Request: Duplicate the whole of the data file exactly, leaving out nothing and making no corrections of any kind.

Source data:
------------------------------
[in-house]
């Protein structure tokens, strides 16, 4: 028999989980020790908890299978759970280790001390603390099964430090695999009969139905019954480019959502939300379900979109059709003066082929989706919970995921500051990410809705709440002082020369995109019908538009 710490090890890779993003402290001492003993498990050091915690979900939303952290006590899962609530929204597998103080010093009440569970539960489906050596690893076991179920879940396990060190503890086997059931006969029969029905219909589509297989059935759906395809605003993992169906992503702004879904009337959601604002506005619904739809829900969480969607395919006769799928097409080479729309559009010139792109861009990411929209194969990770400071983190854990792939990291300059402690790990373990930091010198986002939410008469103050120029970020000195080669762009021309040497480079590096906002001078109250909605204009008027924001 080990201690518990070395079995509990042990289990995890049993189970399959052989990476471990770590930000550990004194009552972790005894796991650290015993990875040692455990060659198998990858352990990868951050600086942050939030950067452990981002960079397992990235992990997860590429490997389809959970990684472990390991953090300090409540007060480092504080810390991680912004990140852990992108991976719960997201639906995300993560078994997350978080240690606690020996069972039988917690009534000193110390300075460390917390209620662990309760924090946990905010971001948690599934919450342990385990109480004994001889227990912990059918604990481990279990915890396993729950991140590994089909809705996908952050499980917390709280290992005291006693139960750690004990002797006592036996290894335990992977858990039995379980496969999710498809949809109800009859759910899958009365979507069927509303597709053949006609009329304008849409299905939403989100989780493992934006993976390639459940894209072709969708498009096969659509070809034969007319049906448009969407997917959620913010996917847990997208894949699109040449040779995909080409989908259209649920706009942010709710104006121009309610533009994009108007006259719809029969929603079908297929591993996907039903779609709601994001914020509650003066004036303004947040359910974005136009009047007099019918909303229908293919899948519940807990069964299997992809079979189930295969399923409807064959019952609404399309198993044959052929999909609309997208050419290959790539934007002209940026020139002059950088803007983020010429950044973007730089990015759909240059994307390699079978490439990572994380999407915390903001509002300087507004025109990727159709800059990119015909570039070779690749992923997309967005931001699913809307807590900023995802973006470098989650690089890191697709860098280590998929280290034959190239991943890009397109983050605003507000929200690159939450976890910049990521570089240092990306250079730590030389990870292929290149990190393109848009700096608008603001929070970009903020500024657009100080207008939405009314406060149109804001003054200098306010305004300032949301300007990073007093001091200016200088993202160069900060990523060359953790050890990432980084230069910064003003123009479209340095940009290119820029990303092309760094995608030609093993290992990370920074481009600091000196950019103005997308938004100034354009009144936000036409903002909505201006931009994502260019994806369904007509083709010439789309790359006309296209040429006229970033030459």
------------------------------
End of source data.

[in-house]
């Protein structure tokens, strides 16, 4: 028999989980020790908890299978759970280790001390603390099964430090695999009969139905019954480019959502939300379900979109059709003066082929989706919970995921500051990410809705709440002082020369995109019908538009 710490090890890779993003402290001492003993498990050091915690979900939303952290006590899962609530929204597998103080010093009440569970539960489906050596690893076991179920879940396990060190503890086997059931006969029969029905219909589509297989059935759906395809605003993992169906992503702004879904009337959601604002506005619904739809829900969480969607395919006769799928097409080479729309559009010139792109861009990411929209194969990770400071983190854990792939990291300059402690790990373990930091010198986002939410008469103050120029970020000195080669762009021309040497480079590096906002001078109250909605204009008027924001 080990201690518990070395079995509990042990289990995890049993189970399959052989990476471990770590930000550990004194009552972790005894796991650290015993990875040692455990060659198998990858352990990868951050600086942050939030950067452990981002960079397992990235992990997860590429490997389809959970990684472990390991953090300090409540007060480092504080810390991680912004990140852990992108991976719960997201639906995300993560078994997350978080240690606690020996069972039988917690009534000193110390300075460390917390209620662990309760924090946990905010971001948690599934919450342990385990109480004994001889227990912990059918604990481990279990915890396993729950991140590994089909809705996908952050499980917390709280290992005291006693139960750690004990002797006592036996290894335990992977858990039995379980496969999710498809949809109800009859759910899958009365979507069927509303597709053949006609009329304008849409299905939403989100989780493992934006993976390639459940894209072709969708498009096969659509070809034969007319049906448009969407997917959620913010996917847990997208894949699109040449040779995909080409989908259209649920706009942010709710104006121009309610533009994009108007006259719809029969929603079908297929591993996907039903779609709601994001914020509650003066004036303004947040359910974005136009009047007099019918909303229908293919899948519940807990069964299997992809079979189930295969399923409807064959019952609404399309198993044959052929999909609309997208050419290959790539934007002209940026020139002059950088803007983020010429950044973007730089990015759909240059994307390699079978490439990572994380999407915390903001509002300087507004025109990727159709800059990119015909570039070779690749992923997309967005931001699913809307807590900023995802973006470098989650690089890191697709860098280590998929280290034959190239991943890009397109983050605003507000929200690159939450976890910049990521570089240092990306250079730590030389990870292929290149990190393109848009700096608008603001929070970009903020500024657009100080207008939405009314406060149109804001003054200098306010305004300032949301300007990073007093001091200016200088993202160069900060990523060359953790050890990432980084230069910064003003123009479209340095940009290119820029990303092309760094995608030609093993290992990370920074481009600091000196950019103005997308938004100034354009009144936000036409903002909505201006931009994502260019994806369904007509083709010439789309790359006309296209040429006229970033030459």